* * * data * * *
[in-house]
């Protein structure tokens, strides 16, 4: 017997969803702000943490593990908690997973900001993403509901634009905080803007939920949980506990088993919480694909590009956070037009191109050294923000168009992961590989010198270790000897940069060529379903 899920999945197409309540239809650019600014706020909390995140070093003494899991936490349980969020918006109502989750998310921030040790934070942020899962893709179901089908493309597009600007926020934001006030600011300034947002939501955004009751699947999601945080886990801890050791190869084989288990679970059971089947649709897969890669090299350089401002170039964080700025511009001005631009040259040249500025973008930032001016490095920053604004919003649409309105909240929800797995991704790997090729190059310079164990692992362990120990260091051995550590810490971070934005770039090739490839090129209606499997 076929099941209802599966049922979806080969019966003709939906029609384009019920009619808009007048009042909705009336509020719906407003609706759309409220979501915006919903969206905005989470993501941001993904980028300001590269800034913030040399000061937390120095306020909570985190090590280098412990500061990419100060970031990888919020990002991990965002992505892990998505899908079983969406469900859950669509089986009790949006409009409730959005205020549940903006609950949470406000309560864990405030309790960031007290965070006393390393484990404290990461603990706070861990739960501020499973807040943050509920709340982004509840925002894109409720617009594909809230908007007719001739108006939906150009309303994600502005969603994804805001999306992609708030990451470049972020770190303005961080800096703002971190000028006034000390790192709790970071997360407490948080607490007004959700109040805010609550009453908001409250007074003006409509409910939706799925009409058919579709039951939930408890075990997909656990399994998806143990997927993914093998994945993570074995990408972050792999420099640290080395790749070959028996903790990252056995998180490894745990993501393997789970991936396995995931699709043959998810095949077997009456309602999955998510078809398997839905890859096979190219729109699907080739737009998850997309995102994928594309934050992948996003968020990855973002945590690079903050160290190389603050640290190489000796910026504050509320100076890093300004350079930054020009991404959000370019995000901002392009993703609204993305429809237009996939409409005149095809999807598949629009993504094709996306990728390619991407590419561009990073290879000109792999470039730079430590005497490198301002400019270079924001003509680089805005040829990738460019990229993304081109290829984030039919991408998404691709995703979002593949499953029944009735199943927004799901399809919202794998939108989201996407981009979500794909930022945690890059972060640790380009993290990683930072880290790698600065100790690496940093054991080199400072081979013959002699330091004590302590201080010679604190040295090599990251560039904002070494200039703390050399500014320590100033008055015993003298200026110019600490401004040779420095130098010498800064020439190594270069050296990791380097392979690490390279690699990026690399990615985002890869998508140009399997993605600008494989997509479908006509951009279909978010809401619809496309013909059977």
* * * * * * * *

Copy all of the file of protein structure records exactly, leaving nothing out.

[in-house]
């Protein structure tokens, strides 16, 4: 017997969803702000943490593990908690997973900001993403509901634009905080803007939920949980506990088993919480694909590009956070037009191109050294923000168009992961590989010198270790000897940069060529379903 899920999945197409309540239809650019600014706020909390995140070093003494899991936490349980969020918006109502989750998310921030040790934070942020899962893709179901089908493309597009600007926020934001006030600011300034947002939501955004009751699947999601945080886990801890050791190869084989288990679970059971089947649709897969890669090299350089401002170039964080700025511009001005631009040259040249500025973008930032001016490095920053604004919003649409309105909240929800797995991704790997090729190059310079164990692992362990120990260091051995550590810490971070934005770039090739490839090129209606499997 076929099941209802599966049922979806080969019966003709939906029609384009019920009619808009007048009042909705009336509020719906407003609706759309409220979501915006919903969206905005989470993501941001993904980028300001590269800034913030040399000061937390120095306020909570985190090590280098412990500061990419100060970031990888919020990002991990965002992505892990998505899908079983969406469900859950669509089986009790949006409009409730959005205020549940903006609950949470406000309560864990405030309790960031007290965070006393390393484990404290990461603990706070861990739960501020499973807040943050509920709340982004509840925002894109409720617009594909809230908007007719001739108006939906150009309303994600502005969603994804805001999306992609708030990451470049972020770190303005961080800096703002971190000028006034000390790192709790970071997360407490948080607490007004959700109040805010609550009453908001409250007074003006409509409910939706799925009409058919579709039951939930408890075990997909656990399994998806143990997927993914093998994945993570074995990408972050792999420099640290080395790749070959028996903790990252056995998180490894745990993501393997789970991936396995995931699709043959998810095949077997009456309602999955998510078809398997839905890859096979190219729109699907080739737009998850997309995102994928594309934050992948996003968020990855973002945590690079903050160290190389603050640290190489000796910026504050509320100076890093300004350079930054020009991404959000370019995000901002392009993703609204993305429809237009996939409409005149095809999807598949629009993504094709996306990728390619991407590419561009990073290879000109792999470039730079430590005497490198301002400019270079924001003509680089805005040829990738460019990229993304081109290829984030039919991408998404691709995703979002593949499953029944009735199943927004799901399809919202794998939108989201996407981009979500794909930022945690890059972060640790380009993290990683930072880290790698600065100790690496940093054991080199400072081979013959002699330091004590302590201080010679604190040295090599990251560039904002070494200039703390050399500014320590100033008055015993003298200026110019600490401004040779420095130098010498800064020439190594270069050296990791380097392979690490390279690699990026690399990615985002890869998508140009399997993605600008494989997509479908006509951009279909978010809401619809496309013909059977």